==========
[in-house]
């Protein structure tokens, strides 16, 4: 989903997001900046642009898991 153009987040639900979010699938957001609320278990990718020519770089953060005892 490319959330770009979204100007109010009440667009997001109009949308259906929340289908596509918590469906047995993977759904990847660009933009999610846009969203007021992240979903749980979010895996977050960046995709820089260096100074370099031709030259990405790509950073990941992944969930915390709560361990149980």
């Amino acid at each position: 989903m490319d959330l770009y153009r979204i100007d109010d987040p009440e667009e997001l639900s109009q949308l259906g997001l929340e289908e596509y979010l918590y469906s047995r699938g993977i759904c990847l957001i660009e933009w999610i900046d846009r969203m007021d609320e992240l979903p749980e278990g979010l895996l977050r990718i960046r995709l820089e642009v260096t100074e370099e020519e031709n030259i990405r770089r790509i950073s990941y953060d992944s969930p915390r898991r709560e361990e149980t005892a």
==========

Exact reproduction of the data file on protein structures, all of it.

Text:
[in-house]
């Protein structure tokens, strides 16, 4: 989903997001900046642009898991 153009987040639900979010699938957001609320278990990718020519770089953060005892 490319959330770009979204100007109010009440667009997001109009949308259906929340289908596509918590469906047995993977759904990847660009933009999610846009969203007021992240979903749980979010895996977050960046995709820089260096100074370099031709030259990405790509950073990941992944969930915390709560361990149980």
């Amino acid at each position: 989903m490319d959330l770009y153009r979204i100007d109010d987040p009440e667009e997001l639900s109009q949308l259906g997001l929340e289908e596509y979010l918590y469906s047995r699938g993977i759904c990847l957001i660009e933009w999610i900046d846009r969203m007021d609320e992240l979903p749980e278990g979010l895996l977050r990718i960046r995709l820089e642009v260096t100074e370099e020519e031709n030259i990405r770089r790509i950073s990941y953060d992944s969930p915390r898991r709560e361990e149980t005892a």